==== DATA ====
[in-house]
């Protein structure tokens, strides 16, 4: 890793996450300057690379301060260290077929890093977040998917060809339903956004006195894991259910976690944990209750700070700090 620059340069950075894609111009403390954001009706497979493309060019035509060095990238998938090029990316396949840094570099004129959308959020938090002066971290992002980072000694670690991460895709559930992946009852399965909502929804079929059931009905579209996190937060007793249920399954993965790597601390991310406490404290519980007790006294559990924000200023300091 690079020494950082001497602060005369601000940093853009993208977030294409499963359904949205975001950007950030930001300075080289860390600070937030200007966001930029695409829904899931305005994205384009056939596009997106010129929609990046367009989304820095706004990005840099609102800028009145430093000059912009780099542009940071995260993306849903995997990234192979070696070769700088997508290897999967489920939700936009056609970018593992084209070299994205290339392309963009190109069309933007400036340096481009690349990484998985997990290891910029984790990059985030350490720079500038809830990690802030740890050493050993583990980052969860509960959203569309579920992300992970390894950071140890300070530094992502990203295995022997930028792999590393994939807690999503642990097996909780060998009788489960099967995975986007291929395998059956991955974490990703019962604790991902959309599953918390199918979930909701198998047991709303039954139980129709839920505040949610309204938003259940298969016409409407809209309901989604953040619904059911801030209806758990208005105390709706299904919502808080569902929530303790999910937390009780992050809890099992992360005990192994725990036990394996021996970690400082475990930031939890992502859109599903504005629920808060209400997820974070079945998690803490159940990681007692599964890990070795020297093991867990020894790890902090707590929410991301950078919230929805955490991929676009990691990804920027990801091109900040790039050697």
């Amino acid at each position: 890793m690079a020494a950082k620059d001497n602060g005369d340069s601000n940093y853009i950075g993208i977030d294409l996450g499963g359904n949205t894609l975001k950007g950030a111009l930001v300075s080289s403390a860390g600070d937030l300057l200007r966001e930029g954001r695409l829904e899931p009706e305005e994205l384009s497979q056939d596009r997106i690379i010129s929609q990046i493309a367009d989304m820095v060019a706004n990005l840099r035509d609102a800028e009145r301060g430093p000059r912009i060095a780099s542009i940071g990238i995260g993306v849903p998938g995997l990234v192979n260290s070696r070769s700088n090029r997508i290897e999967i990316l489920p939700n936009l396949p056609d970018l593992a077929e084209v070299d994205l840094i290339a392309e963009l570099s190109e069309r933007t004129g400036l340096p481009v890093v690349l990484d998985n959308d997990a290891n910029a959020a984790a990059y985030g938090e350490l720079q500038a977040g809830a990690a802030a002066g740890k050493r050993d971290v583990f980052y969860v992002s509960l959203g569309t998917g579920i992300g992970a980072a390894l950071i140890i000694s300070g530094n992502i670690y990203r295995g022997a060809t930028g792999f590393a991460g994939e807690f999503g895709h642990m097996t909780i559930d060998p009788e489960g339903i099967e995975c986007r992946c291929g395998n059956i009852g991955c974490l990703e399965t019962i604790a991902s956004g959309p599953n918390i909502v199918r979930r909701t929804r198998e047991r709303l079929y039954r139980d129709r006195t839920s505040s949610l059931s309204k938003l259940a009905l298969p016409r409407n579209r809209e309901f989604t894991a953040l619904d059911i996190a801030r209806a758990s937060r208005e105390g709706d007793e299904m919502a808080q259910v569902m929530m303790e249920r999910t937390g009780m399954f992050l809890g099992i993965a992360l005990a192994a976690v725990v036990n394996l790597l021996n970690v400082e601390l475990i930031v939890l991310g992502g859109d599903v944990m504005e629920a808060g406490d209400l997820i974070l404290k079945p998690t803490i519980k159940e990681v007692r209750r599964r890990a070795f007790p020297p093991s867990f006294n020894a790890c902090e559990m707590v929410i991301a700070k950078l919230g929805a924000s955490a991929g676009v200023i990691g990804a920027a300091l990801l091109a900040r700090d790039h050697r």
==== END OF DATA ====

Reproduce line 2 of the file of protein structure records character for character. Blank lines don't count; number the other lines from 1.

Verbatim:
């Protein structure tokens, strides 16, 4: 890793996450300057690379301060260290077929890093977040998917060809339903956004006195894991259910976690944990209750700070700090 620059340069950075894609111009403390954001009706497979493309060019035509060095990238998938090029990316396949840094570099004129959308959020938090002066971290992002980072000694670690991460895709559930992946009852399965909502929804079929059931009905579209996190937060007793249920399954993965790597601390991310406490404290519980007790006294559990924000200023300091 690079020494950082001497602060005369601000940093853009993208977030294409499963359904949205975001950007950030930001300075080289860390600070937030200007966001930029695409829904899931305005994205384009056939596009997106010129929609990046367009989304820095706004990005840099609102800028009145430093000059912009780099542009940071995260993306849903995997990234192979070696070769700088997508290897999967489920939700936009056609970018593992084209070299994205290339392309963009190109069309933007400036340096481009690349990484998985997990290891910029984790990059985030350490720079500038809830990690802030740890050493050993583990980052969860509960959203569309579920992300992970390894950071140890300070530094992502990203295995022997930028792999590393994939807690999503642990097996909780060998009788489960099967995975986007291929395998059956991955974490990703019962604790991902959309599953918390199918979930909701198998047991709303039954139980129709839920505040949610309204938003259940298969016409409407809209309901989604953040619904059911801030209806758990208005105390709706299904919502808080569902929530303790999910937390009780992050809890099992992360005990192994725990036990394996021996970690400082475990930031939890992502859109599903504005629920808060209400997820974070079945998690803490159940990681007692599964890990070795020297093991867990020894790890902090707590929410991301950078919230929805955490991929676009990691990804920027990801091109900040790039050697």